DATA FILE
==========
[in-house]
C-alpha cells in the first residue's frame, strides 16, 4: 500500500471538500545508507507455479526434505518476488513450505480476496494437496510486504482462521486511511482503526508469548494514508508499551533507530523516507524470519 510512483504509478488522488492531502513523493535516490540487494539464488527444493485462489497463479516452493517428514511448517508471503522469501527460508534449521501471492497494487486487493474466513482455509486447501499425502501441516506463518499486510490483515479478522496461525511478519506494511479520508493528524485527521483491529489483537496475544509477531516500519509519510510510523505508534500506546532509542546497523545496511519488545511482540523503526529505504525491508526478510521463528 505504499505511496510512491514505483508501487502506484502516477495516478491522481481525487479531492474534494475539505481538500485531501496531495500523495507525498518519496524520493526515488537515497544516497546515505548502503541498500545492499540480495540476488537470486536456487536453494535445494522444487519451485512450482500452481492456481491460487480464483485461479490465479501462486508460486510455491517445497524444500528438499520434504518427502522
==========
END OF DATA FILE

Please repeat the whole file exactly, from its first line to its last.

[in-house]
C-alpha cells in the first residue's frame, strides 16, 4: 500500500471538500545508507507455479526434505518476488513450505480476496494437496510486504482462521486511511482503526508469548494514508508499551533507530523516507524470519 510512483504509478488522488492531502513523493535516490540487494539464488527444493485462489497463479516452493517428514511448517508471503522469501527460508534449521501471492497494487486487493474466513482455509486447501499425502501441516506463518499486510490483515479478522496461525511478519506494511479520508493528524485527521483491529489483537496475544509477531516500519509519510510510523505508534500506546532509542546497523545496511519488545511482540523503526529505504525491508526478510521463528 505504499505511496510512491514505483508501487502506484502516477495516478491522481481525487479531492474534494475539505481538500485531501496531495500523495507525498518519496524520493526515488537515497544516497546515505548502503541498500545492499540480495540476488537470486536456487536453494535445494522444487519451485512450482500452481492456481491460487480464483485461479490465479501462486508460486510455491517445497524444500528438499520434504518427502522